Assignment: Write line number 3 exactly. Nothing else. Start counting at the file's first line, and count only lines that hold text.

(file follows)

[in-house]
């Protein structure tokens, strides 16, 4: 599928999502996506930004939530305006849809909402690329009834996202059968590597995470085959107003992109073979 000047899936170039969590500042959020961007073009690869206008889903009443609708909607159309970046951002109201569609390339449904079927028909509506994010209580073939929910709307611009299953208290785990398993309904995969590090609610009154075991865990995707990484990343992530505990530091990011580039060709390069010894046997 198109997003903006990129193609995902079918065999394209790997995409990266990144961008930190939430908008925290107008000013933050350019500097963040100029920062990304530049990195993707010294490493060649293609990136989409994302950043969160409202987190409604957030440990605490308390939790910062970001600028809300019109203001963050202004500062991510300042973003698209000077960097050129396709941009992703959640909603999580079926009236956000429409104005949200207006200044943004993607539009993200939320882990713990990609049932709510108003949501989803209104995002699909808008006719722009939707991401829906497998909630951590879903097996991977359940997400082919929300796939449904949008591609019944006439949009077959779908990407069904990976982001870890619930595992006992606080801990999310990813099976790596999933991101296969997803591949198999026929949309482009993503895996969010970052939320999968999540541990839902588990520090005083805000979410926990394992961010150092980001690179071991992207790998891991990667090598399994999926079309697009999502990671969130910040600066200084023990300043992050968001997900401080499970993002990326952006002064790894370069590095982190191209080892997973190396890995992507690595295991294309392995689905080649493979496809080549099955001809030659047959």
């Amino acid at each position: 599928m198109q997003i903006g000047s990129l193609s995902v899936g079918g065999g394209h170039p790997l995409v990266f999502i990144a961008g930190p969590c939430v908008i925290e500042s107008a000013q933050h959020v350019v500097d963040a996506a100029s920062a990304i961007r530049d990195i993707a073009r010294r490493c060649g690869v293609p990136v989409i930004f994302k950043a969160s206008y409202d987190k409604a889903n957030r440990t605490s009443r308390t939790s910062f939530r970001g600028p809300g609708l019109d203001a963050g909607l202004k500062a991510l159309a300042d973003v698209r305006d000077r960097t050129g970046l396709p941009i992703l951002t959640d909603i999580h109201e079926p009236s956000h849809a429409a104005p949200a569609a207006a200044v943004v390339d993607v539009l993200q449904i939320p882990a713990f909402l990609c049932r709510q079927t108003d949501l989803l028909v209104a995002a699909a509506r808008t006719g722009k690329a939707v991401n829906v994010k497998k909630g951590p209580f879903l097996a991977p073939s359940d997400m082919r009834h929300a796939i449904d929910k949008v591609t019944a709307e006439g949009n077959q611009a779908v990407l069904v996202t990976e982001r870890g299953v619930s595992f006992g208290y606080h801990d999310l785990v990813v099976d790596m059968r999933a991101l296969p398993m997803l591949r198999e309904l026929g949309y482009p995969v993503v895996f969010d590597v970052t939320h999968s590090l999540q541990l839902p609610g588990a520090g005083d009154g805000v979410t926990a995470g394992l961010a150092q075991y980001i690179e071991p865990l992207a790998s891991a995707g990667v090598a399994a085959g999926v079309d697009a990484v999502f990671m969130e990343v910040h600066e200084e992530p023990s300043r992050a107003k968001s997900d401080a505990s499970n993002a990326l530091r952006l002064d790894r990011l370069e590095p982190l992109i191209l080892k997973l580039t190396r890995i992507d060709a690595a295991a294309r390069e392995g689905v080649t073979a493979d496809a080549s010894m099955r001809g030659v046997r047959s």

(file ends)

């Amino acid at each position: 599928m198109q997003i903006g000047s990129l193609s995902v899936g079918g065999g394209h170039p790997l995409v990266f999502i990144a961008g930190p969590c939430v908008i925290e500042s107008a000013q933050h959020v350019v500097d963040a996506a100029s920062a990304i961007r530049d990195i993707a073009r010294r490493c060649g690869v293609p990136v989409i930004f994302k950043a969160s206008y409202d987190k409604a889903n957030r440990t605490s009443r308390t939790s910062f939530r970001g600028p809300g609708l019109d203001a963050g909607l202004k500062a991510l159309a300042d973003v698209r305006d000077r960097t050129g970046l396709p941009i992703l951002t959640d909603i999580h109201e079926p009236s956000h849809a429409a104005p949200a569609a207006a200044v943004v390339d993607v539009l993200q449904i939320p882990a713990f909402l990609c049932r709510q079927t108003d949501l989803l028909v209104a995002a699909a509506r808008t006719g722009k690329a939707v991401n829906v994010k497998k909630g951590p209580f879903l097996a991977p073939s359940d997400m082919r009834h929300a796939i449904d929910k949008v591609t019944a709307e006439g949009n077959q611009a779908v990407l069904v996202t990976e982001r870890g299953v619930s595992f006992g208290y606080h801990d999310l785990v990813v099976d790596m059968r999933a991101l296969p398993m997803l591949r198999e309904l026929g949309y482009p995969v993503v895996f969010d590597v970052t939320h999968s590090l999540q541990l839902p609610g588990a520090g005083d009154g805000v979410t926990a995470g394992l961010a150092q075991y980001i690179e071991p865990l992207a790998s891991a995707g990667v090598a399994a085959g999926v079309d697009a990484v999502f990671m969130e990343v910040h600066e200084e992530p023990s300043r992050a107003k968001s997900d401080a505990s499970n993002a990326l530091r952006l002064d790894r990011l370069e590095p982190l992109i191209l080892k997973l580039t190396r890995i992507d060709a690595a295991a294309r390069e392995g689905v080649t073979a493979d496809a080549s010894m099955r001809g030659v046997r047959s």